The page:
University’s 3D Printing Club Creates a 3D Printed Foot for a Local Dog

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Tucker is a beautiful five-year-old Australian shepherd who has a lot of energy and loves people – a typical dog, in other words. One thing sets him apart from most of his puppy peers, however – he was born missing several bones in his back right foot. Kendra Earl Warlow, who adopted Tucker when he was eight months old, says that he was the last one left in his litter – no one wanted him because of his foot. No one except Warlow, that is. She loves Tucker just as he is, but unfortunately Tucker’s foot problems cause pain in his back and hindquarter.

He is on several medications and can get around just fine on three legs, racing his younger adoptive sibling, Australian shepherd Indie, around the yard, but Warlow is concerned about worsening problems as Tucker gets older. Currently, she is working on her Master’s thesis at the University of Missouri, and a little over a year ago, she was working in the school’s library when she saw members of the Mizzou 3D Printing Club working with the 3D printers there.

“Hey, I got a dog,” she said to one of the members. “He doesn’t have a foot, want to make one?”

They did. For the last year or so, a team of seven members have been working with Tucker and Warlow to develop a prosthetic foot that will hopefully improve the dog’s quality of life. He’s never worn a prosthetic before, but the club has developed several prototypes – which they call Tucker’s Robo-Cop leg – while working with the Hanger Clinic. The initial prototypes were made from white plastic and metal, but they’ve since switched to PLA, which is easier to work with.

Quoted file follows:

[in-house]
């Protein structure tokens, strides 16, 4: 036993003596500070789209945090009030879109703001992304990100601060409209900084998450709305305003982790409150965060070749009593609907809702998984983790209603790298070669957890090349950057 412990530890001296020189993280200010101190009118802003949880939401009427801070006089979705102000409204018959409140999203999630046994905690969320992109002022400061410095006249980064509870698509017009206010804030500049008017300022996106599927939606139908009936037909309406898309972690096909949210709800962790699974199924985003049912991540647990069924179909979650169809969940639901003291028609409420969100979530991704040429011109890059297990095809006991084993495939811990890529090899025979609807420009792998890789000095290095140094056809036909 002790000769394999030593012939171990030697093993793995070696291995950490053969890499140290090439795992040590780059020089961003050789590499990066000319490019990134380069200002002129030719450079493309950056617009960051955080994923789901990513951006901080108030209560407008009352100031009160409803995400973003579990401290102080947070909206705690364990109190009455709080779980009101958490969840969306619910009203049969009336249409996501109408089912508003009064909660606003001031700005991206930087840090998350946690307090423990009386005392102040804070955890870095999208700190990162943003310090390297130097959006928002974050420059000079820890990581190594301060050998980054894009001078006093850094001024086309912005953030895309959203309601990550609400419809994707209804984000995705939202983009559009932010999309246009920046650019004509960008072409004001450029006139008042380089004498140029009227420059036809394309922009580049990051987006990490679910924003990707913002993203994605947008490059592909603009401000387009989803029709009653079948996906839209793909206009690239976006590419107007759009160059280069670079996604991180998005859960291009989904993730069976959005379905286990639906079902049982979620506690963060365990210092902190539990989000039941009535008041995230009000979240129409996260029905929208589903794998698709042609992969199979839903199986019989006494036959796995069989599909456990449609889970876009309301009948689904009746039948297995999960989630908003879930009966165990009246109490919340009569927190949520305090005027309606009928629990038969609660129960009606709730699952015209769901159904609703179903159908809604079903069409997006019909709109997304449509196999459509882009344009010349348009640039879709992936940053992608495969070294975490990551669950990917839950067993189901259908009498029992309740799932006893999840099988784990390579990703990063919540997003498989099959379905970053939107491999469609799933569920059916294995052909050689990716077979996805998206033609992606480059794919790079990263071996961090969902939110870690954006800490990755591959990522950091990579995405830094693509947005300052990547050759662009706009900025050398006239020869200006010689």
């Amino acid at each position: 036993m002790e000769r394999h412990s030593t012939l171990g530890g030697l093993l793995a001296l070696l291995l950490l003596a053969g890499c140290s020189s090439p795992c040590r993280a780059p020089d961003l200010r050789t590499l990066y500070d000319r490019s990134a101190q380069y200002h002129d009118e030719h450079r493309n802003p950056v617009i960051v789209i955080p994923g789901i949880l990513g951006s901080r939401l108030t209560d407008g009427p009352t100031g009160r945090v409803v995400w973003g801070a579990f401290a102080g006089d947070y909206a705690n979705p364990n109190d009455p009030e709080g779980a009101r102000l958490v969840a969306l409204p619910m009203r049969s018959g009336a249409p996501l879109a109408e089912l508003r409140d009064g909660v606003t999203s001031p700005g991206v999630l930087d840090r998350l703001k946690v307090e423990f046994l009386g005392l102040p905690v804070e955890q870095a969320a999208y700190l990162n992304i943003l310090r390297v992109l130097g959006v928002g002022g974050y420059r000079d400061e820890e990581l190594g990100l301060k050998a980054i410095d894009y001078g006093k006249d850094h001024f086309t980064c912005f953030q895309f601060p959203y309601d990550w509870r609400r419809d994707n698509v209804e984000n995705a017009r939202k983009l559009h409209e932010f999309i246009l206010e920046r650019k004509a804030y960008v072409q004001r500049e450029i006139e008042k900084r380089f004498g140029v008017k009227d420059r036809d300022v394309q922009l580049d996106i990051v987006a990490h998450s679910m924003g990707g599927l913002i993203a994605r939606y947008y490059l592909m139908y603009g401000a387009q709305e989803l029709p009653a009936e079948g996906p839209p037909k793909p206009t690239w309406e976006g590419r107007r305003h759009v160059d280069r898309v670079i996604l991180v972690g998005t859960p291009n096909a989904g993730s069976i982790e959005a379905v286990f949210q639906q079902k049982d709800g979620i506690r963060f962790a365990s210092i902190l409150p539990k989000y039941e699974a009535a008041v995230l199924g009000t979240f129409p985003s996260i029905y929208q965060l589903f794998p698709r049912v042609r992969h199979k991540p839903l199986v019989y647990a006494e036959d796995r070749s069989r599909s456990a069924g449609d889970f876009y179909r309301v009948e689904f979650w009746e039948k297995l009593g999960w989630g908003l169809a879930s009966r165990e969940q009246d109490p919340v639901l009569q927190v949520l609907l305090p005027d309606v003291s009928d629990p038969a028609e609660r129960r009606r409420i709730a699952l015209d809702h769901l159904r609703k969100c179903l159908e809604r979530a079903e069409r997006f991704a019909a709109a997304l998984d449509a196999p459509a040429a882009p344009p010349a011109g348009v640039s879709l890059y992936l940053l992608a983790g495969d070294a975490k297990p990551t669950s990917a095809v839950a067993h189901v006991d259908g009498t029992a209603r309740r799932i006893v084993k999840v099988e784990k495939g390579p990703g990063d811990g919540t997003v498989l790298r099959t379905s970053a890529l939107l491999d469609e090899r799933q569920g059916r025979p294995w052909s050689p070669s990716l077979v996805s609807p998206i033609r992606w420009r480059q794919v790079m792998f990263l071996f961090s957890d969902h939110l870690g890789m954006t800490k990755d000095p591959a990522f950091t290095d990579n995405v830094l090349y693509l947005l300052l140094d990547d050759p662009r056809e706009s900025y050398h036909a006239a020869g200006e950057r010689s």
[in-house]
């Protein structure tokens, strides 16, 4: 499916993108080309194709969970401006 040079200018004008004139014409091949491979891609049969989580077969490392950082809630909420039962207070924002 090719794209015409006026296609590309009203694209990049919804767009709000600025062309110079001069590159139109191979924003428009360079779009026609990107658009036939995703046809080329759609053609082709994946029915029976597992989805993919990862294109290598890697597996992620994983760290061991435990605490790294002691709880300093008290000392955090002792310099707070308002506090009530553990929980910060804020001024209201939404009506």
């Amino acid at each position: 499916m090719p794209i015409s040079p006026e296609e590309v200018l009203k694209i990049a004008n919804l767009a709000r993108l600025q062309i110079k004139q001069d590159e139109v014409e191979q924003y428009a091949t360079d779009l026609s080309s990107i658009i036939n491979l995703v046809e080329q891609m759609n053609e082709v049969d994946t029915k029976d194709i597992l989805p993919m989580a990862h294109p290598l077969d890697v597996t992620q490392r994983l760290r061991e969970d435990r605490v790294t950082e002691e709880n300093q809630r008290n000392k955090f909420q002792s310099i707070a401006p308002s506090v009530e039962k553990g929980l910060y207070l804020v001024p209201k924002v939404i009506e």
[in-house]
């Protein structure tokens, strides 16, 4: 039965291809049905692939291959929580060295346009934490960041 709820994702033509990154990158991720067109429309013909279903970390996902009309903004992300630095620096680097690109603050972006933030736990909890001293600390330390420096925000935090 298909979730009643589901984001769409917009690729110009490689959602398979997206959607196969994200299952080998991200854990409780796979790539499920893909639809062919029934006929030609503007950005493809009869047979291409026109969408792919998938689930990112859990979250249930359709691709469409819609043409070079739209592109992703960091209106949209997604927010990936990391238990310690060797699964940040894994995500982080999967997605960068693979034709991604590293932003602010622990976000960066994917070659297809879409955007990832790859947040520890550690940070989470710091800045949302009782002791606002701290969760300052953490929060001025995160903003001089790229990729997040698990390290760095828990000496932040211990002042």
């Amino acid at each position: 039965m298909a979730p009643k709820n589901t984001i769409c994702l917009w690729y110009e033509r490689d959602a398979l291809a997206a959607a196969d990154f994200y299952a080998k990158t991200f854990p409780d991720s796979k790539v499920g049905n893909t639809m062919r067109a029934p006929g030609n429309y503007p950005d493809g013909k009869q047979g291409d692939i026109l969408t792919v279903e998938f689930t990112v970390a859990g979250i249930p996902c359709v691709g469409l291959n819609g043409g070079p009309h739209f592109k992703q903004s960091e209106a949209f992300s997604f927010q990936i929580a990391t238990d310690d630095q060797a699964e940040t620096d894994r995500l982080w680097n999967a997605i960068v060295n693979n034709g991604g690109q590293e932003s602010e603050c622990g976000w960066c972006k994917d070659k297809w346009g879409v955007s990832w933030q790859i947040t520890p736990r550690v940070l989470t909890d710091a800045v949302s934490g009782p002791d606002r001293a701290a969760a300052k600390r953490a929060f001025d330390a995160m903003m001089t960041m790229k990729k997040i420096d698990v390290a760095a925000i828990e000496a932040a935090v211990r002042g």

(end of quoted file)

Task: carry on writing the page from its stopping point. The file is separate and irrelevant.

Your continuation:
A few days ago, Tucker tried out the latest prototypes.

“You want to get a new foot? Want to get a new foot?” Warlow asked him.

The club had prepared three different models, designed using Autodesk Meshmixer, which Tucker patiently allowed Warlow to try on his leg as he switched between sitting and lying down.

“Today we would like to test fit different cavity sizes and see which best fits him,” said project leader Andrew Dove.

The prototypes were 3D printed from a cast made around Tucker’s leg. After trying out the prototypes they had brought, the team found the best fit and made notes about how they could further improve both the feel and practicality of the design.

“Simpler is better,” Dove said. “There’s still a lot of room for improvement, but this is much better.”

Tucker joins many other dogs whose lives would have been more difficult without 3D printing. There’s Duke the golden retriever, Shila the mixed breed who lost her legs to a lawnmower accident, Derby and several other dogs who, whether due to birth defects, accidents or illnesses, were missing at least part of one or more of their legs. 3D printed prosthetics got them back on their feet and bounding around the way dogs should.

Tucker may not have his final prosthetic yet, but he’s getting very close. Towards the end of the testing session, the group had an idea: they cut off the bottom of the prosthetic foot and replaced it with a rubber ball. According to Warlow, Tucker was now putting more weight on his foot than he had so far, wearing his new “house slipper.”

Dove cheered. “That was what I was waiting for,” he said.

Discuss this and other 3D printing topics at 3DPrintBoard.com or share your thoughts below. 

[Source: The Missourian / Images: Hailey Hofer/The Missourian]

 

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